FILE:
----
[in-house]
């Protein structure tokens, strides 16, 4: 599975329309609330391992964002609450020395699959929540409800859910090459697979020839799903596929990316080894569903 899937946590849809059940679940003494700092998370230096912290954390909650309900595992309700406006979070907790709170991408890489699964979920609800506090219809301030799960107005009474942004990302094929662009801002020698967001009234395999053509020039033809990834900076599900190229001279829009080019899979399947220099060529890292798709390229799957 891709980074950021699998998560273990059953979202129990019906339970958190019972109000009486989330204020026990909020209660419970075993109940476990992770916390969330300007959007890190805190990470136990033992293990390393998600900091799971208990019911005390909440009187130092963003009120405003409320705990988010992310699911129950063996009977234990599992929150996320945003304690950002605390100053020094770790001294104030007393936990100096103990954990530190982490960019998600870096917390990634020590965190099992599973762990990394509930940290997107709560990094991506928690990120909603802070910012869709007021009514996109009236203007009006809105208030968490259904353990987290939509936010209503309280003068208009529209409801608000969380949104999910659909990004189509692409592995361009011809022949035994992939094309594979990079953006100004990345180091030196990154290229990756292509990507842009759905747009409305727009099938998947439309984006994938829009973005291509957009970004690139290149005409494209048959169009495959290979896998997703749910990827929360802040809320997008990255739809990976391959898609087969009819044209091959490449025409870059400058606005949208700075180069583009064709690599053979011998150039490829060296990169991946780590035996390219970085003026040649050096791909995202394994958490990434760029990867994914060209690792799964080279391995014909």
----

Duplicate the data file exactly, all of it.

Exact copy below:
[in-house]
């Protein structure tokens, strides 16, 4: 599975329309609330391992964002609450020395699959929540409800859910090459697979020839799903596929990316080894569903 899937946590849809059940679940003494700092998370230096912290954390909650309900595992309700406006979070907790709170991408890489699964979920609800506090219809301030799960107005009474942004990302094929662009801002020698967001009234395999053509020039033809990834900076599900190229001279829009080019899979399947220099060529890292798709390229799957 891709980074950021699998998560273990059953979202129990019906339970958190019972109000009486989330204020026990909020209660419970075993109940476990992770916390969330300007959007890190805190990470136990033992293990390393998600900091799971208990019911005390909440009187130092963003009120405003409320705990988010992310699911129950063996009977234990599992929150996320945003304690950002605390100053020094770790001294104030007393936990100096103990954990530190982490960019998600870096917390990634020590965190099992599973762990990394509930940290997107709560990094991506928690990120909603802070910012869709007021009514996109009236203007009006809105208030968490259904353990987290939509936010209503309280003068208009529209409801608000969380949104999910659909990004189509692409592995361009011809022949035994992939094309594979990079953006100004990345180091030196990154290229990756292509990507842009759905747009409305727009099938998947439309984006994938829009973005291509957009970004690139290149005409494209048959169009495959290979896998997703749910990827929360802040809320997008990255739809990976391959898609087969009819044209091959490449025409870059400058606005949208700075180069583009064709690599053979011998150039490829060296990169991946780590035996390219970085003026040649050096791909995202394994958490990434760029990867994914060209690792799964080279391995014909």